In one study led by Dr Sandi Mann, a professor of psychology at the University of Lancashire, participants were asked to display their creativity by coming up with new uses for polystyrene cups, but first, some of them were asked to complete the unquestionably boring task of copying down numbers from a telephone directory.
As you may have guessed, the ones who were already bored when they started the creative task came up with more original ideas. In another experiment the researchers asked an additional group of people to merely read the numbers, and this group turned out to be even more creative than the ones who had been asked to write the numbers out.
So what’s the takeaway? Don’t be afraid of boredom, but to get the most out of it, choose a more passive boring activity that doesn’t require too much mental energy and still allows for some daydreaming in-between.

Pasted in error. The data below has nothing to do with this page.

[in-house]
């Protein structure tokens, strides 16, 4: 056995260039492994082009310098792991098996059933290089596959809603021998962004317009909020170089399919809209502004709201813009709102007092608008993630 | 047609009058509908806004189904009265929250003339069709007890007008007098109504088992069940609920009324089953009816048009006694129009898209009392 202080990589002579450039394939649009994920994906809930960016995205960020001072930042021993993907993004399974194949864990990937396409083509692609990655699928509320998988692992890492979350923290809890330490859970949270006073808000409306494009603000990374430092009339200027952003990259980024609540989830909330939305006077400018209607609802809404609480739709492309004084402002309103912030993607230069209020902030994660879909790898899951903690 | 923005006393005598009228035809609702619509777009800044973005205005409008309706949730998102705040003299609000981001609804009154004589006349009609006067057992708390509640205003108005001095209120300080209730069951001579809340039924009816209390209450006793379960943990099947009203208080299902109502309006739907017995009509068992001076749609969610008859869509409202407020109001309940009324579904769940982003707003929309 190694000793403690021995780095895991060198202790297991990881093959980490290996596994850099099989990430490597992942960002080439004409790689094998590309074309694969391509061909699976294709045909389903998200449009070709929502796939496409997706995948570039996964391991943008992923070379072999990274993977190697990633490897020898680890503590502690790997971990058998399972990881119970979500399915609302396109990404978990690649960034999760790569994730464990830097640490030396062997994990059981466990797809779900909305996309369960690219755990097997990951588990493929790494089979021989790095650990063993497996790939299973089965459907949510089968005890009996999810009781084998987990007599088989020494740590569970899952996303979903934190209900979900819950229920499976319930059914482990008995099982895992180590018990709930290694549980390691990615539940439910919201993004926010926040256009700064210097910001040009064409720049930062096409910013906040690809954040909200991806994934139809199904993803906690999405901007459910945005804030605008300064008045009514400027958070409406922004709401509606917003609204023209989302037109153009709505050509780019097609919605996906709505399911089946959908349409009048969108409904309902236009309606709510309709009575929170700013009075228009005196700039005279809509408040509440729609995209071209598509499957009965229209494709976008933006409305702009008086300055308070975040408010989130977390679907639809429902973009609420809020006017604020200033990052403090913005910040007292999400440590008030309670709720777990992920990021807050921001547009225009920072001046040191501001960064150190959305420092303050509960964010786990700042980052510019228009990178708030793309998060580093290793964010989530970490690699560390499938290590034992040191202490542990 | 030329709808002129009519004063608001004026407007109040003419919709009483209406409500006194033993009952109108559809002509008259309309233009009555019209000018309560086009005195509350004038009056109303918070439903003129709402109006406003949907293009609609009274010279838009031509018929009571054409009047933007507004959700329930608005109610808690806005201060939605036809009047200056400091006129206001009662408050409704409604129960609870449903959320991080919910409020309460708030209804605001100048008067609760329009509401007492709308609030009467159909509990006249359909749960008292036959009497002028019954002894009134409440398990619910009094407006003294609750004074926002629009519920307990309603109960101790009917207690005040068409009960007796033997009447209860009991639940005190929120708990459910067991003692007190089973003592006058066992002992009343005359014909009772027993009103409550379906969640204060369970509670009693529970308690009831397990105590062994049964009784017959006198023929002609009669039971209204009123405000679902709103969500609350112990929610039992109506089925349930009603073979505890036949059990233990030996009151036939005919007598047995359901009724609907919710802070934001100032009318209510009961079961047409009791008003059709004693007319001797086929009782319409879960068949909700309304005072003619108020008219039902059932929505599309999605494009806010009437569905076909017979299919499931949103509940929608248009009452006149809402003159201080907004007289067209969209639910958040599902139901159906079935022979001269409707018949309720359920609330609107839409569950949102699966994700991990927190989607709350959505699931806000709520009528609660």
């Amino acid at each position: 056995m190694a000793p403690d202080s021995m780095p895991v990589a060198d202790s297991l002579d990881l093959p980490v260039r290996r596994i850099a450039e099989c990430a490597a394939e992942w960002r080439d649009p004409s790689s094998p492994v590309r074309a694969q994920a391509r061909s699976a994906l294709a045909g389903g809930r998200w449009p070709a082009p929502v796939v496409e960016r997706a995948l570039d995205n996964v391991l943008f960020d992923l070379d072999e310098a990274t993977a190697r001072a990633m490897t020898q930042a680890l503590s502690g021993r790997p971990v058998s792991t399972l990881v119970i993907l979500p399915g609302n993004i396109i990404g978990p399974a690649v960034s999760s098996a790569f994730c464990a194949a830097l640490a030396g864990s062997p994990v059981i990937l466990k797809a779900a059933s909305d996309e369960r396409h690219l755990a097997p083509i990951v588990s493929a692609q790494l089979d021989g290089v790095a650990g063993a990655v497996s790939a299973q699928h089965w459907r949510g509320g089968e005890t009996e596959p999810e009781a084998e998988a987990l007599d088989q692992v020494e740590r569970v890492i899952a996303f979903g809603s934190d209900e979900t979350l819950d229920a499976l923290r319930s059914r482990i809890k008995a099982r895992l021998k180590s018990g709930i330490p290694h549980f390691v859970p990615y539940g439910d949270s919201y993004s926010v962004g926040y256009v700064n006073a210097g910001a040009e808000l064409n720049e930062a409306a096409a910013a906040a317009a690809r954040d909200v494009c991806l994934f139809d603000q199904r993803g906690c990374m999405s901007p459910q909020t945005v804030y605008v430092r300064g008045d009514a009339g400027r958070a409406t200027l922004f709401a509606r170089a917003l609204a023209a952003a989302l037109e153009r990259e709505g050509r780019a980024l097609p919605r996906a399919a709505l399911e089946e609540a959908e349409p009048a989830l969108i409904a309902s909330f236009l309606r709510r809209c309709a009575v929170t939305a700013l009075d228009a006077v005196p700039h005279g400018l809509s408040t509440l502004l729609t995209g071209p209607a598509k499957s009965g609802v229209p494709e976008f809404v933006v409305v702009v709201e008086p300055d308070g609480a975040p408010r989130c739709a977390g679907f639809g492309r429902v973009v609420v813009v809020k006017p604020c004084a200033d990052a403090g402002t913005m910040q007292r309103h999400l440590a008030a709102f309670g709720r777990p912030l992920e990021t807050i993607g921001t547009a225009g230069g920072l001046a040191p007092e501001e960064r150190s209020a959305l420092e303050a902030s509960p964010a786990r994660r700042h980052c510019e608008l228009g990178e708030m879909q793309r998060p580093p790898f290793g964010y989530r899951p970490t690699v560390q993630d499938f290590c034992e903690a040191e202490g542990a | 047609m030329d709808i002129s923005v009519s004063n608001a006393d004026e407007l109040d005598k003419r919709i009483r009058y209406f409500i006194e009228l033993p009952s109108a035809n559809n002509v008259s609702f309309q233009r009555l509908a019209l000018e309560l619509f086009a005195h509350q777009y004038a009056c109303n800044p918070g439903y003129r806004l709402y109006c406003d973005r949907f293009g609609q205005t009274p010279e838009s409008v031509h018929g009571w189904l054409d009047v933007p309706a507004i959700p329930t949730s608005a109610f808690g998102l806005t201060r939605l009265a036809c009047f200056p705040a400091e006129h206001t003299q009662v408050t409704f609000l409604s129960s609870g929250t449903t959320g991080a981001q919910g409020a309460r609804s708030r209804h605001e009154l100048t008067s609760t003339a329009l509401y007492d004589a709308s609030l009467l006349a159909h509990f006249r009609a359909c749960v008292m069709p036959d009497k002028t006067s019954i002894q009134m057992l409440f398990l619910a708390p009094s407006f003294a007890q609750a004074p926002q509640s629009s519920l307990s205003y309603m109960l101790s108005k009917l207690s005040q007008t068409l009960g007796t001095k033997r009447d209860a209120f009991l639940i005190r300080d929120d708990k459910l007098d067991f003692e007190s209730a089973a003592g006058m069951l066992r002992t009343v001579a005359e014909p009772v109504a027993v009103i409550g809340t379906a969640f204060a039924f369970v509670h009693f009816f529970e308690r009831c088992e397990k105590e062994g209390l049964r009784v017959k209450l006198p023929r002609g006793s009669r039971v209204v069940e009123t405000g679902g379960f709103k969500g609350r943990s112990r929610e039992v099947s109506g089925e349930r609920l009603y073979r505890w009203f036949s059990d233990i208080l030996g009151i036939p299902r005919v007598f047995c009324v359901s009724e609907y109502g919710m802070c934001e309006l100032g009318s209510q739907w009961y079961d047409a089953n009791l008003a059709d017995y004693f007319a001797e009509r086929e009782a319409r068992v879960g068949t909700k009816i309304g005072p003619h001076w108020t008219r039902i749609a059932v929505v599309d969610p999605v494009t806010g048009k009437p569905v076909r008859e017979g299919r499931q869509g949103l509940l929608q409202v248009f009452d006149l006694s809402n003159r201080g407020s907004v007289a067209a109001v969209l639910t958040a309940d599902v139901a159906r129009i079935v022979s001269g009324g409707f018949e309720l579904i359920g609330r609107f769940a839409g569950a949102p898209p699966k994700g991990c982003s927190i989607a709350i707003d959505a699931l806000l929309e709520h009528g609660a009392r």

Although being creative is probably the last thing on your mind after a long day, research shows that we’re most creative when we’re tired, whether it’s down to morning grogginess or evening fatigue.
In one study, Mareike Wieth, an associate professor of psychology at Albion University, had two groups of students, night owls and early birds, come in for a series of tests either at 8:30am, when night owls would still be feeling groggy, or at 4pm, when morning people would be starting to feel a dip in their energy levels.
When it came to analytical problems, the time of day had no noticeable impact, but for the problems that required some creativity to solve, the participants all did better at the time of day during which they were fatigued.